REVIEWS OF Like the Sun a-Glittering

Irish Music Magazine

by Eileen McCabe

Like the Sun a
Hypercockle Records,
12 Tracks, 50 Minutes

“The name of the group The Jones Boys is actually misleading as the band, on this recording of Like the Sun aglittering, includes a trio of both genders. The male duo of Gordon Jackson and Ian Carey enhanced by the female influence of musician Sam Sloan who brought the sound of the accordion, concertina, whistle and trumpet to the fold.

Line–ups have changed since this recording which we were presented with at the Fleadh in Derry, but this does not detract from this recording that marches instrumental and folk substance into the twelve tracks on the album. The group drive straight in with a lively Ribbons of the Red-headed Girl set, with its rhythmic sway of buttons and strings that switches solo parts with an aplomb that defies determination before flowing into a lovely version of Jenny’s Wedding. The strings are impeccably arranged at the start of Hardiman the Fiddler before the box breaks into the fold with a vigour that enhances the defined pace of the sound. The slip jig, The Choice Wife, is the instrumental standout though, as intoxicating strings weave around a beautiful Clancy tune. Vocally Jackson is the mainstay as he tells stories from the folk tradition including the sombre My Son John and the distinctive chant of the Lyke Wake Dirge which is both disturbing yet compelling as the words guide departed souls through purgatory.

This album is a great representation of the variety encompassed within the folk scene of the time. Although the line–up of the Jones Boys has changed since (currently a duo); the trio responsible for Like the Sun aglittering have left a definitive legacy of folk in their path.”



Published in Folk and Roots

“Well the band name kinda leads you to expect Americana I guess, but in fact what we get (and the strongest clue comes with the tracklist) is 50 minutes of very well-played and very well-arranged traditional folk, mostly tune-sets with a few songs tossed in at strategic points. The accompanying press release calls it “power-folk” – but even that term rather misleadingly conjures up steaming electric-folk-rockery.
Actually it’s proudly all-acoustic, except that is for some guest electric guitar on a couple of tracks: for here The Jones Boys (which is actually two boys and a girl, if we wish to be pedantic!) grant us a sparklingly clear-toned sequence of tunes and songs, all of traditional origin. Mandolin and guitar glitter like that proverbial sun, with shards of light piercing the ether and sprinkling their creative faery-dust all over the shop. Ian Carey (mandolin and “mandriola”, a type of 12-string mandolin), Gordon Jackson (more mandos, whistles, bass, percussion) and Sam Sloan (button accordion, anglo concertina) have all evidently been playing this kind of material for many years, and it shows in their tight togetherness and their overall, obviously highly accomplished standard of musicianship. They have a keen ear for retaining openness of texture, and display no intent to clutter with excessive numbers of notes or over-dazzle with fulsome tonal eccentricity, and are thus doubly welcome. The only relative (but entirely forgivable) indulgences come with an atmospheric, decidedly Gothic take on Lyke Wake Dirge (complete with psycho-electric guitar and brooding chanting) and a riffingly decent version of Ship In Distress (acoustic Purple anyone? – now there’s where that “power-folk” tag might come in!).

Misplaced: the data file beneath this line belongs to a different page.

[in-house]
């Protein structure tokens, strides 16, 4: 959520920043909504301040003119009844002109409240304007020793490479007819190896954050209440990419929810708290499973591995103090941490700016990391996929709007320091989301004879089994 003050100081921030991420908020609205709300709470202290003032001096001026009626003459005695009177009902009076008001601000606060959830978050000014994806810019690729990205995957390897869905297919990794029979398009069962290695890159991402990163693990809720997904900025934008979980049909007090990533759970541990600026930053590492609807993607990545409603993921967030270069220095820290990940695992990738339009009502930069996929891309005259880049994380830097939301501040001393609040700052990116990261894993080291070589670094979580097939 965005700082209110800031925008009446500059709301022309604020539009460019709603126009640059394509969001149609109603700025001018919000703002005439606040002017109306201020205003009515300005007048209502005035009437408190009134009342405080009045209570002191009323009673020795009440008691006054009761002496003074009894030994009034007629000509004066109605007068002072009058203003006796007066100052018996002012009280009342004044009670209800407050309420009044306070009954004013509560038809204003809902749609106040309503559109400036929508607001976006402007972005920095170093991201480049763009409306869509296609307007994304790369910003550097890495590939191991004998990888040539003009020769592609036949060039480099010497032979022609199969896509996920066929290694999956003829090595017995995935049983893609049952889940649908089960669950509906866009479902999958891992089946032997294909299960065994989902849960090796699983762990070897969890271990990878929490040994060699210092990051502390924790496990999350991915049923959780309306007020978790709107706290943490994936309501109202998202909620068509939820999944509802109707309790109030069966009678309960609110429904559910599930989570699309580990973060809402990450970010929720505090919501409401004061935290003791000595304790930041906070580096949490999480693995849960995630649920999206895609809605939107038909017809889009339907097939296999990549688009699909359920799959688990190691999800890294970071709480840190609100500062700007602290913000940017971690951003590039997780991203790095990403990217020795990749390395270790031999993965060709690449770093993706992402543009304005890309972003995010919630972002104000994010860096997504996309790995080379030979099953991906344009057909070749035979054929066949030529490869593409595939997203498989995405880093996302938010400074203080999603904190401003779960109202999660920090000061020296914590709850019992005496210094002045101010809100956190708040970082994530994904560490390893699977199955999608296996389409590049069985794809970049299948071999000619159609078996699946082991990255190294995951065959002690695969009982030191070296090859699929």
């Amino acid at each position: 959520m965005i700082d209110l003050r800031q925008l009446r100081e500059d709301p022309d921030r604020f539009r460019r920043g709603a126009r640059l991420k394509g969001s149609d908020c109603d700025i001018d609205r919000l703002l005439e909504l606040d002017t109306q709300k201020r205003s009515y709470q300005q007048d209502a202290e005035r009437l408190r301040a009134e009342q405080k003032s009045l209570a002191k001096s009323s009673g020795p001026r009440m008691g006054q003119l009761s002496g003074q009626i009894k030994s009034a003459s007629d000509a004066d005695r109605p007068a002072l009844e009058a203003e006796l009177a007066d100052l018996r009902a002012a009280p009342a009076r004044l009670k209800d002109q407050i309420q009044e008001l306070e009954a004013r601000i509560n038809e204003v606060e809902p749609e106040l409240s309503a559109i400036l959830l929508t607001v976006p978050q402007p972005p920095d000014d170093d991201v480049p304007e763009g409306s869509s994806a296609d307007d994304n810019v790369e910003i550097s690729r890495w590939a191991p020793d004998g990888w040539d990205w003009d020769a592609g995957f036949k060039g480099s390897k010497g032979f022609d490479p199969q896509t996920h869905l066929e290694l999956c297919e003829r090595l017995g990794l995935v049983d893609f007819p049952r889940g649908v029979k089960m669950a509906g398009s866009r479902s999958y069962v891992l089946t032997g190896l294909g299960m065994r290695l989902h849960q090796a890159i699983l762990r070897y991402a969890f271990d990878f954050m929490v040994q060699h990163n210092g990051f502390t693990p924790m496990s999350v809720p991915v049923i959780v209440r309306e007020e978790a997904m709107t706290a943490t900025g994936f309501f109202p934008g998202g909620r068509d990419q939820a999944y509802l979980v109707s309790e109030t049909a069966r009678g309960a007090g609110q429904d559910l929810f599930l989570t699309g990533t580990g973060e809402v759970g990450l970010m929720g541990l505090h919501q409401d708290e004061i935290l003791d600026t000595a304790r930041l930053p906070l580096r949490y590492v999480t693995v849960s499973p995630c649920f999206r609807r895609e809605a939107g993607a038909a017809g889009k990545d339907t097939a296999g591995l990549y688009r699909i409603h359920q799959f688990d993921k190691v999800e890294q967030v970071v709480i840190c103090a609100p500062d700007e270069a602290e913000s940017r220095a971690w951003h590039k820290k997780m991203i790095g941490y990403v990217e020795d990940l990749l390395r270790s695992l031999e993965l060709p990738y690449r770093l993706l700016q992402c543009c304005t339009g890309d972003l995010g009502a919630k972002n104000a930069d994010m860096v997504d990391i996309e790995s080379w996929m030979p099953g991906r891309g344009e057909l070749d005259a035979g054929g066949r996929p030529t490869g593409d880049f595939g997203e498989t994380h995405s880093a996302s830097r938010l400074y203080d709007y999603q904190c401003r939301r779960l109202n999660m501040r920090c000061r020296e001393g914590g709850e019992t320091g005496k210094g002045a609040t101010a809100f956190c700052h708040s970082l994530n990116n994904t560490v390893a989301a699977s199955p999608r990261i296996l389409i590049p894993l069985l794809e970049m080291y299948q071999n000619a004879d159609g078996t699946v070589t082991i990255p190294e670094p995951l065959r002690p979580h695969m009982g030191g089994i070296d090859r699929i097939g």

Elsewhere, it’s dextrous instrumental prowess allied to a genuinely musical response to the tunes’ melodies, however well-trodden some of the choices may be. Prepare to be stunned into submission by Sam’s nifty button-wielding on the mighty Tam Lin/Dogs Among The Bushes set, for example… Oh, and Gordon’s singing ain’t at all bad either (he turns in convincing renditions of The Fowler and The Unquiet Grave). In the end, the album leaves a good strong impression, although it takes a few tracks before its full measure gets to make that impact stick; but it sure is a disc for going back to.”



Published in Folk World online music magazine

“The English power folk trio The Jones Boys play traditional music from Ireland, England and Scotland. Sam Sloan sings and plays the diatonic accordion and concertina, multi-instrumentalist Gordon Jackson (string instruments, whistles, percussion) mostly sings the lead vocals and Ian Carey can be heard on mandolin and mandriola.

A fiery reel set and a swinging jig set start the musical journey. Three more intoxicating dance sets and several beautiful songs follow for the listener to enjoy. There is the melancholic Irish song “My Son John” and the rhythmic “The Ship in Distress”. “The Fowler” (from Harry Cox) stands out with beautiful a capella singing by Jackson, discreetly accompanied by mandolin and mandola. My favourite instrumental track is William Clancy’s slip jig “The Choice Wife”, and my favourite song is “Lyke Wake Dirge”, a kind of Yorkshire Book of the Dead, with dramatic singing to an eerie slow groove.
Three first class musicians have recorded a breathtaking album. Traditional elements are fused with modern electronic sounds and brilliantly brought forward.”


“There’s a rare fire and intensity present in the reels, jigs and airs. [They] represent the marvellous strength and depth of modern British folk.”

The Musician (Journal of the Musicians’ Union)

The Jones Boys play highly accomplished traditional music from Ireland, England, Scotland, Brittany, Sweden, Bulgaria …

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